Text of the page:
Hey, I guess I'm not a snob after all, because I actually like Brit! It's one of the few department store/Sephora available fragrances that I enjoy. In fact, I own a bottle. (Hope this doesn't make me lose my indie cred!) It's not especially unusual or complex, but I do find it distinctive compared to typical boring fruity florals. I like the juxtaposition of the bright citrus lime topnote with the comforting, sugary vanilla drydown. It's definitely more of a winter comfort fragrance for me, and can be overwhelming in the summer. It think it's a great early-mid 20's fragrance, if you know what I mean…I sense that I'll outgrow it within the next couple of years.

    Brit Red was much more unusual than the original Brit, and quite elegant, but I just can't do rhubarb. It went sour on my skin, unfortunately. So that's that.

  22. Anonymous says:

    LOL at “a cavity”! It is sweet. I generally don't like sweet either, but I feel I can't disparage it for that alone since I like the Eclix & the Molinard. I really do mean to try them all 3 together and figure out what the difference is for me. Possibly Brit is even sweeter than Tendre Friandise.

  23. Anonymous says:

    Indie cred, LOL!!! You have way more cred than me, since in my late 20s I was probably wearing CK One (and last time I smelled it, I still liked it!) and had never heard of a niche fragrance. And everyone needs a comfort fragrance. You just can't be unusual & complex all the time.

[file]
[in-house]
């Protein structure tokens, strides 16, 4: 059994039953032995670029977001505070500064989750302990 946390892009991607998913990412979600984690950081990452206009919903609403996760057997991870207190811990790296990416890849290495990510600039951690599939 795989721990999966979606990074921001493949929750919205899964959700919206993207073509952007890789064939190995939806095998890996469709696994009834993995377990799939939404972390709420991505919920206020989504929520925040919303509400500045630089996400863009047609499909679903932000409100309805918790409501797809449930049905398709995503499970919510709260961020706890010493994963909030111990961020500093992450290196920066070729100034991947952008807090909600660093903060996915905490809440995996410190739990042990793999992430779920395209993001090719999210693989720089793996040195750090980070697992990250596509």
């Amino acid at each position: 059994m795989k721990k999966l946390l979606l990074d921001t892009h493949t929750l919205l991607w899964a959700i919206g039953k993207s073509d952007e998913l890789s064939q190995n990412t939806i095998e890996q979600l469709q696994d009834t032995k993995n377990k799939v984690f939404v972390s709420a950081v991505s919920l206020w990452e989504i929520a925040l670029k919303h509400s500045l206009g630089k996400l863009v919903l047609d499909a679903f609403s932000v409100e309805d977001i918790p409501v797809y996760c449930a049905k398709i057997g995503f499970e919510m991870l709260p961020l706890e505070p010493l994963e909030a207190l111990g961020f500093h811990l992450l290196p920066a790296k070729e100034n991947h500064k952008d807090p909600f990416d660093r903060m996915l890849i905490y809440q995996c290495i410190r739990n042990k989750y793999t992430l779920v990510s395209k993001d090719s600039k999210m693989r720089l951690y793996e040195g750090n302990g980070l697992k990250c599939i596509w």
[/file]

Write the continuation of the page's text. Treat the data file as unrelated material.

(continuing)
24. Anonymous says:

    Loved the article!! Especially the meaning of the name, and the description of Mme. Gres walking along an Indian beach…I had to go spritz it after I finished reading. It held up marvelously on what turned out to be a scorcher of a day. Thanks again for sending it.

  25. Anonymous says:

    Good, glad you enjoyed it! That book has been worth the investment, and I can't say the same for some of my other perfume books.

  26. Anonymous says:

    These bottles are really quite cute and trendy. I do not know the Brit Red, but the Burberry Brit is alirght, but did not last too long.

    Now, will you be including the new Angels and perhaps Alien when it comes out…please oh please.

  27. Anonymous says:

    Hi Robin, I've been reading up on your wonderful blog these past few weeks and it is getting too interesting to just stand by the sidelines. Great info, great analysis, great layout even! Appreciate you much.